Are you saying that perhaps they don't know? Or they have not answered you? Surely they do not stamp them out of metal found in the dumpster out back? That is not the way even non-life threatening products are made. They are designed with a specification put on a print after serious design review. The material has a certification and tests which can be traced back to the origonal mill run. I wonder if they fear being sued?



It has to hurt bad to lose a friend. I wish you well.


collegekid


Jan 25, 2005, 11:55 PM
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Re: Fatal accident at Gunks in November, Cam broke [In reply to]
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Sorry for your loss.

I'm sure that the company is very afraid of a lawsuit...afterall, this IS America, where you have the right to sue anyone for almost anything.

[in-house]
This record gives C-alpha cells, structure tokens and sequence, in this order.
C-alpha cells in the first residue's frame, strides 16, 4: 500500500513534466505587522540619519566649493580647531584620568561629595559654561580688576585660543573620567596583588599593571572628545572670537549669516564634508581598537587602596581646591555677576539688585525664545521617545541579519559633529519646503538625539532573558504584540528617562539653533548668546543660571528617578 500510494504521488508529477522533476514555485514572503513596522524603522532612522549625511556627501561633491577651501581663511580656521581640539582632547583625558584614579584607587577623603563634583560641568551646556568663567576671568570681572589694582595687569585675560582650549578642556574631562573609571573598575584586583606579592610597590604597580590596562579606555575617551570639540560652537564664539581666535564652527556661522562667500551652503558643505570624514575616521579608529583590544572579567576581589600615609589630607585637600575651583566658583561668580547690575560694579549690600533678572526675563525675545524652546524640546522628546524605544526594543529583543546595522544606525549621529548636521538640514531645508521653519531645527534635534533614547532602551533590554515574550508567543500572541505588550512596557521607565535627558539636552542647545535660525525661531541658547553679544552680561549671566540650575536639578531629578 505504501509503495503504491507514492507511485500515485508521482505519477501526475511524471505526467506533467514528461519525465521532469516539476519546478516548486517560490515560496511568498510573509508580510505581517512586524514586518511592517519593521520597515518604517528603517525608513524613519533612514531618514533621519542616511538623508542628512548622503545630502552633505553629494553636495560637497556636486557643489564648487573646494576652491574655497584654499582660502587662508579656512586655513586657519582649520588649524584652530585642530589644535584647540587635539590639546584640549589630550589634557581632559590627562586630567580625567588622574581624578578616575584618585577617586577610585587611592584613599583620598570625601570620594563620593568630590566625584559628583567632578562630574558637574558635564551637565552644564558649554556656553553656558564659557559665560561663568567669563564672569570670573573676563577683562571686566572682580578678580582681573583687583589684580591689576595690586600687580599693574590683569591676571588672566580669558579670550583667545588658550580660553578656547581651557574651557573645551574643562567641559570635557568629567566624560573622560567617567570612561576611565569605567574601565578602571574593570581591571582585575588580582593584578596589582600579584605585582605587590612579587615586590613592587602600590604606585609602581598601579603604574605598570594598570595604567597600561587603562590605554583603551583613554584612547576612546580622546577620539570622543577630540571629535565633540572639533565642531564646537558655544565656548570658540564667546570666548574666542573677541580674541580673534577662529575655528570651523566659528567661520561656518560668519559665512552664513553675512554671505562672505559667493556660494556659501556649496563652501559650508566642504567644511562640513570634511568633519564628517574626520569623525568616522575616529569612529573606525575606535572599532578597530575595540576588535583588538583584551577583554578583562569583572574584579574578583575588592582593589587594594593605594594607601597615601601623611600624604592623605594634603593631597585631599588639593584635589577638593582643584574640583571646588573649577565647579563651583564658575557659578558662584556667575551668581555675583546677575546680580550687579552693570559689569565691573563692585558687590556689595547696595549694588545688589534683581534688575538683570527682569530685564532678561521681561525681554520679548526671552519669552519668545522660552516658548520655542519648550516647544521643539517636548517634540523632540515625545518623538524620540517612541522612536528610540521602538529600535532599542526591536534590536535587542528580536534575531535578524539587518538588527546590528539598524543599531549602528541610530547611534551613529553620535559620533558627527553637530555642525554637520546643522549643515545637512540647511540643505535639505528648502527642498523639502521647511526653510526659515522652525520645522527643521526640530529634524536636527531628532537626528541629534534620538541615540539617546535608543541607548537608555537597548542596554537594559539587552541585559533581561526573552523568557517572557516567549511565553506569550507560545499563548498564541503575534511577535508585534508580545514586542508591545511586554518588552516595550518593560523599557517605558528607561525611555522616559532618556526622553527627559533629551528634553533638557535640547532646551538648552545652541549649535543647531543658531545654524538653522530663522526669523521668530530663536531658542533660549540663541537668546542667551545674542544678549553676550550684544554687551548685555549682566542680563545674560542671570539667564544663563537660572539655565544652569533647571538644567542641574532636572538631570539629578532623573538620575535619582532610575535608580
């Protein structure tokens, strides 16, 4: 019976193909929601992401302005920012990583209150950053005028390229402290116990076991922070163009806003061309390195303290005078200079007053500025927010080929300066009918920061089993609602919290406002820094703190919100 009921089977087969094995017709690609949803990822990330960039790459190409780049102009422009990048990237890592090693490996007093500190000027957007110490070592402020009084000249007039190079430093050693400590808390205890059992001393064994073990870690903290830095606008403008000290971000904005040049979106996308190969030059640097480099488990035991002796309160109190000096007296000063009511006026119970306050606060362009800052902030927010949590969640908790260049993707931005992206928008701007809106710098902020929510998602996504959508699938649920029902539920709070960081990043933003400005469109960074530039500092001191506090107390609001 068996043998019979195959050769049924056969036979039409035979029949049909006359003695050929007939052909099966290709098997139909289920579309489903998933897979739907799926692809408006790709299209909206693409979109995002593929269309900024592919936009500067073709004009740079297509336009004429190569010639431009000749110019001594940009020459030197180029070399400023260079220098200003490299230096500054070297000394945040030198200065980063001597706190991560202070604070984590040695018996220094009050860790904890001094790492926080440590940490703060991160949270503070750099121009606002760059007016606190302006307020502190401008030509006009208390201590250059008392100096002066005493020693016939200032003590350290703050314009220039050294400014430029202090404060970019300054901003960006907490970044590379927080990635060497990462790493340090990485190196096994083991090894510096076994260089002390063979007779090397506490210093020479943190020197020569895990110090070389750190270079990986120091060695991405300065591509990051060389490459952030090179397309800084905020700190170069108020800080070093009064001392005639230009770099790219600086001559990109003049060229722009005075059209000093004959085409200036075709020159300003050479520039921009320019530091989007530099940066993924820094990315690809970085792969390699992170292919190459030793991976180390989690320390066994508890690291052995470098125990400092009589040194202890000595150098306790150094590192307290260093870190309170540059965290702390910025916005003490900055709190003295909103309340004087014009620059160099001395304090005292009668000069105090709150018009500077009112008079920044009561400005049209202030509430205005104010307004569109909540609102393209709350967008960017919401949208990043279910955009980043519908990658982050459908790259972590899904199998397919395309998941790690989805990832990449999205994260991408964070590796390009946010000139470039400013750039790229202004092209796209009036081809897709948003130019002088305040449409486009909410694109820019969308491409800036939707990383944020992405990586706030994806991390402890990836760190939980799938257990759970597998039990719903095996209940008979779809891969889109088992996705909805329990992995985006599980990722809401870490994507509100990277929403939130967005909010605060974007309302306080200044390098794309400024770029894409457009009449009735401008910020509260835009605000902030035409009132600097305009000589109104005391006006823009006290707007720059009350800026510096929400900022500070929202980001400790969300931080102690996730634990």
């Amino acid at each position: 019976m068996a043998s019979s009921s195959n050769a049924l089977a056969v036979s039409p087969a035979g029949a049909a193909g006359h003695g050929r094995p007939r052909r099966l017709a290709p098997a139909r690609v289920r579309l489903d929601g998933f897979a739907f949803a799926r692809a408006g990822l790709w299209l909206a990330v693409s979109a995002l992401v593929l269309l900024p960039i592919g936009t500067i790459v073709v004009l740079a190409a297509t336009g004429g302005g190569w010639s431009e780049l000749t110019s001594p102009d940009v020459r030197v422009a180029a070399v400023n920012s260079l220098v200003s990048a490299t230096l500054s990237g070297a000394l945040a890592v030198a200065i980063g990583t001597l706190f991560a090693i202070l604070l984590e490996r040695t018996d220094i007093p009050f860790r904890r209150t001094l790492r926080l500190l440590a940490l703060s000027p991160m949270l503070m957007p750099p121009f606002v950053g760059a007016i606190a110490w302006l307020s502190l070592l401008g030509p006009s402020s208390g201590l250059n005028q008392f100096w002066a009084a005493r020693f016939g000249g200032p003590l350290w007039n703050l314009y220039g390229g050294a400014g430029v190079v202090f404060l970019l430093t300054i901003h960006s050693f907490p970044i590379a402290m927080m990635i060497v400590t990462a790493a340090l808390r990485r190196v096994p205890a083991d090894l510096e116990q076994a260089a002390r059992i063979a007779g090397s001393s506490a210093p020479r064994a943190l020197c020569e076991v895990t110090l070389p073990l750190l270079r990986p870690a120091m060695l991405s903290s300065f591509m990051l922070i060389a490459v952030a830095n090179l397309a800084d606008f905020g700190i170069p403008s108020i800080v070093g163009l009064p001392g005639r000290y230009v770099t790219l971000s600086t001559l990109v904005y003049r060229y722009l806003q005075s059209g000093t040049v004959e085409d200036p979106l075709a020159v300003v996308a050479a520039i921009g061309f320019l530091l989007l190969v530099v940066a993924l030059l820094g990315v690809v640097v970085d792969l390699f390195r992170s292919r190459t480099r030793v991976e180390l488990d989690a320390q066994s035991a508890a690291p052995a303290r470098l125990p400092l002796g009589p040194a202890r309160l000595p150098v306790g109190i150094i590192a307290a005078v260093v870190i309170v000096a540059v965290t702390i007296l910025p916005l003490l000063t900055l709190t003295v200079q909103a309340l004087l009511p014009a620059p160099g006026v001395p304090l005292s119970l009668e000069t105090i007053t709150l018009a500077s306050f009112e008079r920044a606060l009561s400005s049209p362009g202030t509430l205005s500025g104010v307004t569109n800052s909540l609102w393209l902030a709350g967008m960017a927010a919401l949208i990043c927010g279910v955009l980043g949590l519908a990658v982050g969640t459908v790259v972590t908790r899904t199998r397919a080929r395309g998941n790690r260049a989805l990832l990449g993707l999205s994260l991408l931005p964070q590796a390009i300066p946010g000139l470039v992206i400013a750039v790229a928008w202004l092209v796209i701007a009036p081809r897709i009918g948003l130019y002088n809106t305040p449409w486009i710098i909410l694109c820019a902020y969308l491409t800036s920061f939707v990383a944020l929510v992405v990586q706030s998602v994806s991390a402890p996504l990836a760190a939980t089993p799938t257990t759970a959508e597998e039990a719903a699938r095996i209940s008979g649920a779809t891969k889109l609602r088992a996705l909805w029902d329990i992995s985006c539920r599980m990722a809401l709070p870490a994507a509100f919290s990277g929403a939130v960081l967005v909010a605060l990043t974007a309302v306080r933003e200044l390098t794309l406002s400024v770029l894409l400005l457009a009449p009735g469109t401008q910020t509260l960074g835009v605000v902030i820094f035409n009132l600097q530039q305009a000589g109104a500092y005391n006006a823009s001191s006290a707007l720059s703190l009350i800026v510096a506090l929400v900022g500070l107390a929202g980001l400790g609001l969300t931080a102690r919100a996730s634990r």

Seems to me that the only way the company would be at fault is if they knew about a defect in the product and failed to order a recall or warning....but then again, climbing is dangerous and nothing is guaranteed.


kman


Jan 26, 2005, 12:13 AM
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Re: Fatal accident at Gunks in November, Cam broke [In reply to]
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Sorry to hear about your loss and thank you for posting informative information regarding this unfortunate event. It is appreciated.


adnix


Jan 26, 2005, 2:51 AM
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Re: Fatal accident at Gunks in November, Cam broke [In reply to]
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In reply to: